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Satanic Bible
Satanic Bible
von Anton La Vey
  Taschenbuch
Preis: EUR 8,80

7 von 7 Kunden fanden die folgende Rezension hilfreich
3.0 von 5 Sternen Good Philosphy, but hardly a masterpiece, 17. Mai 2000
Rezension bezieht sich auf: Satanic Bible (Taschenbuch)
Before getting on with my criticisms, I would like to say that I actually like most of the philosophy (not the religion) in this book -- which really is too say little more than that I had come to similar conclusions myself. (A statement I've also made of Stephen Mitchell's "Tao Te Ching" -- a book LeVay would probably not have cared for.) LeVay sometimes takes things litte too far, but only a little.

Having said that, I might note that, when it comes to logic, LeVay is not as faultless as he is often creditted with. He is only slightly more logical than good Christian, Pagan, and Eastern theologian. Often, there are (il)logical jumps, inconsistancies, rhetorical word-games, and babbling circumlocution. Also, he makes some techinical errors is the trivial he uses to eximplify his view: e.g., the English "Devil" is derived from the French "Diable," which comes from the Latin "Diablus," and ultimately the Greek "Diabolos," and is not related to the Hindi "devi" as LeVay states. On factual maters, I would guess LeVay to be 60-70% correct. All this is still at least as good (probably better) than most religious works, however.

LeVay's biggest short comings are in (1) justifying a Satanic religion, and (2) characterize human nature to narrowly and inflexibly. On the first mater, LeVay does try to answer the question of why he proposses a Satanic religion rather than just practical materialism, but his justification is basically a lot of babblement and he talks around himself. (As an atheist, I see no reason for having religion, and LeVay's answer was hardly satifying, let alone convincing.) On the second mater, LeVay barrows a lot of (now held doubtful) Freudian doctrine, and further assumes that there is a very large, encompassing human nature, which is virtually invariant. This second problem, the failiure to fully realize human bio-cognitive diversity leads to a fair amount of judgementallity. LeVay assumes any who don't fit his mold are "repressed" and dishonest, and holds open contempt for such as "liars." I have found that most Satanists I've talked to are terribly self-righteous and judgemental (in there own way), and this may be the root of it all. (This is not to say all Satanists are so narrow -- but this seems common, and makes sence if LeVay himself encoded it.)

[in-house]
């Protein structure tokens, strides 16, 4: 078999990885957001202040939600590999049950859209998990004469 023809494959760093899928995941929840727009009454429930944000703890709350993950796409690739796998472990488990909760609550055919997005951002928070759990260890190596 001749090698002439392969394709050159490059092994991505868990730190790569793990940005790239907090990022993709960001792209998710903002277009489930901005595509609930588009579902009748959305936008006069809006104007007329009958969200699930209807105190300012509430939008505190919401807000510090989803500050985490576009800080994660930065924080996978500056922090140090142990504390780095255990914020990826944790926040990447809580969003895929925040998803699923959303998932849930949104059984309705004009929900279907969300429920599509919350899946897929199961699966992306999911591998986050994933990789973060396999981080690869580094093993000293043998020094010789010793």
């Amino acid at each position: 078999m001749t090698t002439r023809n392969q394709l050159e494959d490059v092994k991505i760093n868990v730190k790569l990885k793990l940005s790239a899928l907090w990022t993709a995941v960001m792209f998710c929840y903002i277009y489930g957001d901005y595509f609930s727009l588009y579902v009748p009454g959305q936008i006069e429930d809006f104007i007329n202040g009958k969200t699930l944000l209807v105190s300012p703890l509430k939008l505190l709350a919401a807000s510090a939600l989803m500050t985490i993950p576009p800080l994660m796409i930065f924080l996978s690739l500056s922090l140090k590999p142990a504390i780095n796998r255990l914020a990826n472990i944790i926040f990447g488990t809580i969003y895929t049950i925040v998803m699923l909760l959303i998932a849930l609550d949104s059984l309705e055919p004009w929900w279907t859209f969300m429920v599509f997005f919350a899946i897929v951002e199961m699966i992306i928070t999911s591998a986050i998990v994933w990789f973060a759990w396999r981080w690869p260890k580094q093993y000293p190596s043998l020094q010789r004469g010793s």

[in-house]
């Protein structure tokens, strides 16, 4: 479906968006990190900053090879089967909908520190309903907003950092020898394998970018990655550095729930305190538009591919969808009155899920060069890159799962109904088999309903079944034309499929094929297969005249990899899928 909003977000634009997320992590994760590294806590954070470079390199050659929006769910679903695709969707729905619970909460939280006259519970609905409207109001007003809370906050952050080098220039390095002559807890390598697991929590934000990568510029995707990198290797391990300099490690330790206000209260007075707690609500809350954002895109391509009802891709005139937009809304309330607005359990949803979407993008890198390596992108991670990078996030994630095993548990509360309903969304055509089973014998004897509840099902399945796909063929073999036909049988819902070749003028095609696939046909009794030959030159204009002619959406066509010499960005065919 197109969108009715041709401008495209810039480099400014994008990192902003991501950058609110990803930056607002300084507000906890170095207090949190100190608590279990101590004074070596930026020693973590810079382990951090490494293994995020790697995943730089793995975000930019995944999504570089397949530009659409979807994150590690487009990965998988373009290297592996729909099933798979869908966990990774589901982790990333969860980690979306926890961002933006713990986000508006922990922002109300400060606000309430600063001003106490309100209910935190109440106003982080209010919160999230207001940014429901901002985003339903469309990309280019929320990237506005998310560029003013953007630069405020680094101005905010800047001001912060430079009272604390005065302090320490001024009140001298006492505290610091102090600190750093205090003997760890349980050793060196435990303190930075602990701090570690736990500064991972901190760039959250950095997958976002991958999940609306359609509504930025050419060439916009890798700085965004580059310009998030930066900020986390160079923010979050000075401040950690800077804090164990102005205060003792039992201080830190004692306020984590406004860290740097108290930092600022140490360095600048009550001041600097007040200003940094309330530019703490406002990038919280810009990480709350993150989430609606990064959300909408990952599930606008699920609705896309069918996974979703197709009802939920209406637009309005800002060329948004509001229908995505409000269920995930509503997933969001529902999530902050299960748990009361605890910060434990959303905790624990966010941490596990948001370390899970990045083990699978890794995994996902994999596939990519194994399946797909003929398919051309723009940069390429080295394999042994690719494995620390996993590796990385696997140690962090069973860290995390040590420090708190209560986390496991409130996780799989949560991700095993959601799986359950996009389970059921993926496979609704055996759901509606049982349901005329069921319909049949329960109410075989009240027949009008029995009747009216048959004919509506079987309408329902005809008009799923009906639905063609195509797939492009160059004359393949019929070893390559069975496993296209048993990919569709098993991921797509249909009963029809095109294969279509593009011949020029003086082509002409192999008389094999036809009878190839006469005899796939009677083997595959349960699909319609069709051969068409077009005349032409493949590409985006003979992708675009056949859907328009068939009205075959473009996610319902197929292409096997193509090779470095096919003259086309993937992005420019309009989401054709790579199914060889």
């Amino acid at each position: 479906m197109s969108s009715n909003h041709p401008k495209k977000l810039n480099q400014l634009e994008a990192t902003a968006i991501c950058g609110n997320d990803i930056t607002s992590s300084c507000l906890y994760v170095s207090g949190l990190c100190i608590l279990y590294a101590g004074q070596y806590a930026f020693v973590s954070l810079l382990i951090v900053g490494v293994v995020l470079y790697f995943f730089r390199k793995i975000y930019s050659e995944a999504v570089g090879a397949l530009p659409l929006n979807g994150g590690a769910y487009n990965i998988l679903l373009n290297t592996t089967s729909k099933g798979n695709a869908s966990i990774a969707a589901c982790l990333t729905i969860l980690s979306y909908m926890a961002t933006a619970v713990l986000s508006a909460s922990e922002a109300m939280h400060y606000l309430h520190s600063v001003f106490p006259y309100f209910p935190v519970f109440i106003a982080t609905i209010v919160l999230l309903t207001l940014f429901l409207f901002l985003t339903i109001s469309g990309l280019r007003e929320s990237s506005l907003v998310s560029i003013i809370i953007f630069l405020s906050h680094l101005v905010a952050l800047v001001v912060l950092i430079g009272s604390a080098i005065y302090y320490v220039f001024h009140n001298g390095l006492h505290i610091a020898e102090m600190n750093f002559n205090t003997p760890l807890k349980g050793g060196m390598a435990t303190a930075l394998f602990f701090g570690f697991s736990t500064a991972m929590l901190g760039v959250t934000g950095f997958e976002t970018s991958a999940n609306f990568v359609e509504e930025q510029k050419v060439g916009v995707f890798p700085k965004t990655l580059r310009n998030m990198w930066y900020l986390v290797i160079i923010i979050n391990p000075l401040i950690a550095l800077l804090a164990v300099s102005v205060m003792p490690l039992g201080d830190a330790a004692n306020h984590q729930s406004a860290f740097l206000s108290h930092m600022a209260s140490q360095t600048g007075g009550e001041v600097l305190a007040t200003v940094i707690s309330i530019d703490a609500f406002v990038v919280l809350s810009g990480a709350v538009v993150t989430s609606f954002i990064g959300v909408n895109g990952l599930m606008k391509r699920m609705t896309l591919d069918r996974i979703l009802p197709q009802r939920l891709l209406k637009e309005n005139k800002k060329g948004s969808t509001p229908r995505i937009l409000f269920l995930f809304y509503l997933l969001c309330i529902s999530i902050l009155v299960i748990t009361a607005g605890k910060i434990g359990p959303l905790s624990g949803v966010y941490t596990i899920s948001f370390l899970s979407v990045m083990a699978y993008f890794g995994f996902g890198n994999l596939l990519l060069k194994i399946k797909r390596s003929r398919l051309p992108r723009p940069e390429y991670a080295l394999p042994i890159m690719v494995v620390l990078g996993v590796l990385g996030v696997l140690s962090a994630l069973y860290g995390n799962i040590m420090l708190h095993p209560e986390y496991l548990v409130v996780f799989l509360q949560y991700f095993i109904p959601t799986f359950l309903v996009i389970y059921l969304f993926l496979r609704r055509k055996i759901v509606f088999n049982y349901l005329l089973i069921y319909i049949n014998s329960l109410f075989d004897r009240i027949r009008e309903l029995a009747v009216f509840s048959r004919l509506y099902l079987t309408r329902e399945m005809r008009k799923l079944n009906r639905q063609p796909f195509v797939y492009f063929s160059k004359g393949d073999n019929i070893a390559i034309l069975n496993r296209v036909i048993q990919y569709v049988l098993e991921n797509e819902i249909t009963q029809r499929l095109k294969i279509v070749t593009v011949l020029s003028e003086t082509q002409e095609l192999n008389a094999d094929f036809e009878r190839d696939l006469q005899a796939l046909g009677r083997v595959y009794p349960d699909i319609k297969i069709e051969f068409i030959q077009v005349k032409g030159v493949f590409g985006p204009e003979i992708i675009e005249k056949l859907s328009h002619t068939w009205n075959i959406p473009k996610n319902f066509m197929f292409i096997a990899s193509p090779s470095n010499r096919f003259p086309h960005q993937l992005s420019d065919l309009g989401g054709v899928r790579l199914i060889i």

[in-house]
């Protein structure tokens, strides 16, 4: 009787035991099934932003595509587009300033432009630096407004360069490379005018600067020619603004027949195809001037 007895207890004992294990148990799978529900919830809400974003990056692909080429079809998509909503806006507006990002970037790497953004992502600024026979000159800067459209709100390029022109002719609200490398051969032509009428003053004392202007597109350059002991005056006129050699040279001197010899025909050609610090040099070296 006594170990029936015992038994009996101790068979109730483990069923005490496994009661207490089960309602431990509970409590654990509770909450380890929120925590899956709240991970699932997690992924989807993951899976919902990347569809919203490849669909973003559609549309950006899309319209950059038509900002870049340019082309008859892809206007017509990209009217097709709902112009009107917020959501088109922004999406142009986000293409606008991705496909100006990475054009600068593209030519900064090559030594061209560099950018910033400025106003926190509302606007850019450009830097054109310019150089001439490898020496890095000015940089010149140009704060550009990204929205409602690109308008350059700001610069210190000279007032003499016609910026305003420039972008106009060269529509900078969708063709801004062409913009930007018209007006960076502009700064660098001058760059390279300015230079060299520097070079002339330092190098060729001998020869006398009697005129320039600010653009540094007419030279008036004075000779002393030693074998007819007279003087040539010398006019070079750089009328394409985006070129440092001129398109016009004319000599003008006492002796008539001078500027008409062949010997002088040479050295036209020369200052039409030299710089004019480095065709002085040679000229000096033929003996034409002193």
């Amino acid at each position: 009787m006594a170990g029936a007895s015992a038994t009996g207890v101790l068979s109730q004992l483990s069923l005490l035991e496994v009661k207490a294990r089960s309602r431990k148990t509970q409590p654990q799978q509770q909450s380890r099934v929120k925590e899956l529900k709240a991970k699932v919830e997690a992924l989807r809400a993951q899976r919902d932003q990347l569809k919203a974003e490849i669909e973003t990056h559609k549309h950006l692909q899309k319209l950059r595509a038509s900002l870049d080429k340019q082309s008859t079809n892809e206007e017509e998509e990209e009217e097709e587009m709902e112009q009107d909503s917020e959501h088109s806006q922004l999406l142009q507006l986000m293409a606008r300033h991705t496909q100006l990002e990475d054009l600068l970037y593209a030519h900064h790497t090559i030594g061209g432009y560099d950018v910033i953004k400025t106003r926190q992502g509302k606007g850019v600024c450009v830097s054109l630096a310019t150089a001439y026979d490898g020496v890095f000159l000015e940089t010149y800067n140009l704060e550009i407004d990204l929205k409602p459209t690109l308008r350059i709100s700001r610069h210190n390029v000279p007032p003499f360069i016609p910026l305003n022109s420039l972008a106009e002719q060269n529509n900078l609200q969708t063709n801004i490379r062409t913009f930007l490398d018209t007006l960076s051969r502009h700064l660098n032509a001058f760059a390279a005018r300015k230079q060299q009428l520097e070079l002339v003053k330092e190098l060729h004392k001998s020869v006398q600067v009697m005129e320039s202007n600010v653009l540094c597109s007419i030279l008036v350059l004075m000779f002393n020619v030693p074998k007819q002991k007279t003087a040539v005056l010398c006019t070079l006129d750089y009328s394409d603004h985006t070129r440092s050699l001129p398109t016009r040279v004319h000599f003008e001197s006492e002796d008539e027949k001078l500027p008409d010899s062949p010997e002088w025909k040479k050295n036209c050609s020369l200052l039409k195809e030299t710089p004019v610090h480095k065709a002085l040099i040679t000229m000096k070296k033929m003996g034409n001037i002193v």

Finally, I want to note, since its is frequently claimed, that Satanism is not a from a Christianity! (Nor is it Pagan.) It is obviously a religious movement unto itself, and not part of Christianity anymore than Christianity and Islam are part of Judaism (or Judaism part of ancient Paganism). This "Satanism=Christianity" rhetoric may be a fun way for Pagans to slam both opponents at once by comparing each to there own worst enemy -- but an objective reading of The Satanic Bible shows that Satanism (for better or worse) is something unto itself.


Comprehensive Neurology
Comprehensive Neurology
von Roger N. Rosenberg
  Gebundene Ausgabe
Preis: EUR 440,00

5.0 von 5 Sternen Excellent Information for those Ready for It, 22. April 2000
Rezension bezieht sich auf: Comprehensive Neurology (Gebundene Ausgabe)
I am not myself a neurologist or M.D., but merely a lowly graduate student in psychophysiology. However, I found this book to most informative. To understand much of what it says does require a good working knowledge of biology, anatomy, and physiology, and familiarity with neuroanatomy and general neurosicence could be quite useful aswell, as is a reasonable medical vocabulary. (If you are not an M.D. or very experienced nurse you may want to keep a medical dictionary nearby, just in case -- and be warned that it may not contain term used!) Like most medical texts, and many other high-level books, each chapter has it own set of expert authors. This book does not beat around the bushes with basic information or trivial points, but delivers huge amounts of technical information on neurological disease, with an emphasis on the brain. This is wonderful! -- as long as you are ready for it. If you lack the back ground, however, you may find yourself overwhelmed -- and no-one should be so naive as to think you will remember everything it says, though you will learn a lot no where to get details in the future. One possible weekness of this book is it emphasis on the brain -- chapters on periferal neurology are included, but they are few compared to the numerous chapters on the brain. Also, this is a neurology text, and has only a short chapter on psychiatric conditions -- which is as it should be -- if you are interested in psychiatry, go to a psychiatry or neuropscyhiatry text, or on specifically on behavioral neurology.
Generally, I enjoyed this book, but I'm wierd, and suspect many would find it "dry" or to fast paced. Also, I read it straight through, and I am not sure that is how it was intended to be read -- it does work well as both a textbook and a refference, however, and I would recommend it highly for those with the background to understand and who find the price worth it.
How good it is as a text for actual medical students or physicians I can't say for sure, since I am researcher not one of the above. However, I suspect it would be excellent for them, too, as this is clearly the audience it was written for, and it spends a lot of time on practical issue in treating patients.


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